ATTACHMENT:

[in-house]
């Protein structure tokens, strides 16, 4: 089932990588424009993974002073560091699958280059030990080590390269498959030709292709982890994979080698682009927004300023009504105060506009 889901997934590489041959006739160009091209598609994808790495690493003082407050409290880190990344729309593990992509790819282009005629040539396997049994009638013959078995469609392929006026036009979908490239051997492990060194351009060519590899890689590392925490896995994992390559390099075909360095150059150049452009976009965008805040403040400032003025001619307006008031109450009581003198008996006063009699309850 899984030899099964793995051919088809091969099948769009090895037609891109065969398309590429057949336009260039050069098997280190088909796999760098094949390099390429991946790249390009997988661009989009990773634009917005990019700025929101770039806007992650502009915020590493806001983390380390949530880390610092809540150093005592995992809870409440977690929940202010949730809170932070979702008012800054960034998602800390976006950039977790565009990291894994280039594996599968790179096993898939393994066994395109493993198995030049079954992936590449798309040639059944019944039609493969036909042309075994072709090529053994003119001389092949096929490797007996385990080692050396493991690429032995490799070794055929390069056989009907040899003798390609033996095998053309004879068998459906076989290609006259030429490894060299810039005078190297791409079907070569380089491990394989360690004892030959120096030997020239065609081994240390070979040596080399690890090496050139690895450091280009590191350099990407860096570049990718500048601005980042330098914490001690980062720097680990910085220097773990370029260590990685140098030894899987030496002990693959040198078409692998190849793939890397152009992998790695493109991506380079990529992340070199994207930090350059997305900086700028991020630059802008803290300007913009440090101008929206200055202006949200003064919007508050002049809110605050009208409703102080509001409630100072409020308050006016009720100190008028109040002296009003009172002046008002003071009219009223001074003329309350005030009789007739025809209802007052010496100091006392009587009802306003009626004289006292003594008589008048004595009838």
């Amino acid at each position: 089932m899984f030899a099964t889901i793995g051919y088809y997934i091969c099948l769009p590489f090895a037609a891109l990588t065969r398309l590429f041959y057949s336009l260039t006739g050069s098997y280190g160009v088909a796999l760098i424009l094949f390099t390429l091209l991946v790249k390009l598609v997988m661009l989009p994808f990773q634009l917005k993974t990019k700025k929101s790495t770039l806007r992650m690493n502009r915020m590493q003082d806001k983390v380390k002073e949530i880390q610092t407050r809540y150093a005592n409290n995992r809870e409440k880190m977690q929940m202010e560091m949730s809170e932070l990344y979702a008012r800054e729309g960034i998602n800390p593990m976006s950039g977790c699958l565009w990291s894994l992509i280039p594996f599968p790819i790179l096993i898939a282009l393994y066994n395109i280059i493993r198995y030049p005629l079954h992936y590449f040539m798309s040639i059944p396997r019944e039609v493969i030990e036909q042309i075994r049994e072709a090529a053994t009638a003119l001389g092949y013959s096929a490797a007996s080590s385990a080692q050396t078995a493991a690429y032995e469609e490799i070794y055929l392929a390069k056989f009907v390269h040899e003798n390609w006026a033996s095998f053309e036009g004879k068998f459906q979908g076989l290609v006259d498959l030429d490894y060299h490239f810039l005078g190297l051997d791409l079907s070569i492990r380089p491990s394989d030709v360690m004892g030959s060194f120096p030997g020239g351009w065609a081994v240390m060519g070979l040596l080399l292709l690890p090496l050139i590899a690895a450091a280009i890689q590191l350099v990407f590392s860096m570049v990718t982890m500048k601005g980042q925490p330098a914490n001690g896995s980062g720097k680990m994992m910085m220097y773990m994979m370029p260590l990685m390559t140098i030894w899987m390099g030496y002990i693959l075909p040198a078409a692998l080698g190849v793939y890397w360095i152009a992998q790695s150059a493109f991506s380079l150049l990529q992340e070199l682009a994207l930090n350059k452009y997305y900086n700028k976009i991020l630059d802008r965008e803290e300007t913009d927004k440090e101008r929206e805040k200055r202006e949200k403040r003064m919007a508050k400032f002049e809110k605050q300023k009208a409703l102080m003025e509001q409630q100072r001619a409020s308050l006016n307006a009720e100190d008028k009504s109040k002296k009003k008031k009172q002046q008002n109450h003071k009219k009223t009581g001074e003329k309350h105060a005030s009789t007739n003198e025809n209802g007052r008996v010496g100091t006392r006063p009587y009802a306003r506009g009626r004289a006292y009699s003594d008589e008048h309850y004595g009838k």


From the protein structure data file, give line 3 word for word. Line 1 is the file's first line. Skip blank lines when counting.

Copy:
């Amino acid at each position: 089932m899984f030899a099964t889901i793995g051919y088809y997934i091969c099948l769009p590489f090895a037609a891109l990588t065969r398309l590429f041959y057949s336009l260039t006739g050069s098997y280190g160009v088909a796999l760098i424009l094949f390099t390429l091209l991946v790249k390009l598609v997988m661009l989009p994808f990773q634009l917005k993974t990019k700025k929101s790495t770039l806007r992650m690493n502009r915020m590493q003082d806001k983390v380390k002073e949530i880390q610092t407050r809540y150093a005592n409290n995992r809870e409440k880190m977690q929940m202010e560091m949730s809170e932070l990344y979702a008012r800054e729309g960034i998602n800390p593990m976006s950039g977790c699958l565009w990291s894994l992509i280039p594996f599968p790819i790179l096993i898939a282009l393994y066994n395109i280059i493993r198995y030049p005629l079954h992936y590449f040539m798309s040639i059944p396997r019944e039609v493969i030990e036909q042309i075994r049994e072709a090529a053994t009638a003119l001389g092949y013959s096929a490797a007996s080590s385990a080692q050396t078995a493991a690429y032995e469609e490799i070794y055929l392929a390069k056989f009907v390269h040899e003798n390609w006026a033996s095998f053309e036009g004879k068998f459906q979908g076989l290609v006259d498959l030429d490894y060299h490239f810039l005078g190297l051997d791409l079907s070569i492990r380089p491990s394989d030709v360690m004892g030959s060194f120096p030997g020239g351009w065609a081994v240390m060519g070979l040596l080399l292709l690890p090496l050139i590899a690895a450091a280009i890689q590191l350099v990407f590392s860096m570049v990718t982890m500048k601005g980042q925490p330098a914490n001690g896995s980062g720097k680990m994992m910085m220097y773990m994979m370029p260590l990685m390559t140098i030894w899987m390099g030496y002990i693959l075909p040198a078409a692998l080698g190849v793939y890397w360095i152009a992998q790695s150059a493109f991506s380079l150049l990529q992340e070199l682009a994207l930090n350059k452009y997305y900086n700028k976009i991020l630059d802008r965008e803290e300007t913009d927004k440090e101008r929206e805040k200055r202006e949200k403040r003064m919007a508050k400032f002049e809110k605050q300023k009208a409703l102080m003025e509001q409630q100072r001619a409020s308050l006016n307006a009720e100190d008028k009504s109040k002296k009003k008031k009172q002046q008002n109450h003071k009219k009223t009581g001074e003329k309350h105060a005030s009789t007739n003198e025809n209802g007052r008996v010496g100091t006392r006063p009587y009802a306003r506009g009626r004289a006292y009699s003594d008589e008048h309850y004595g009838k």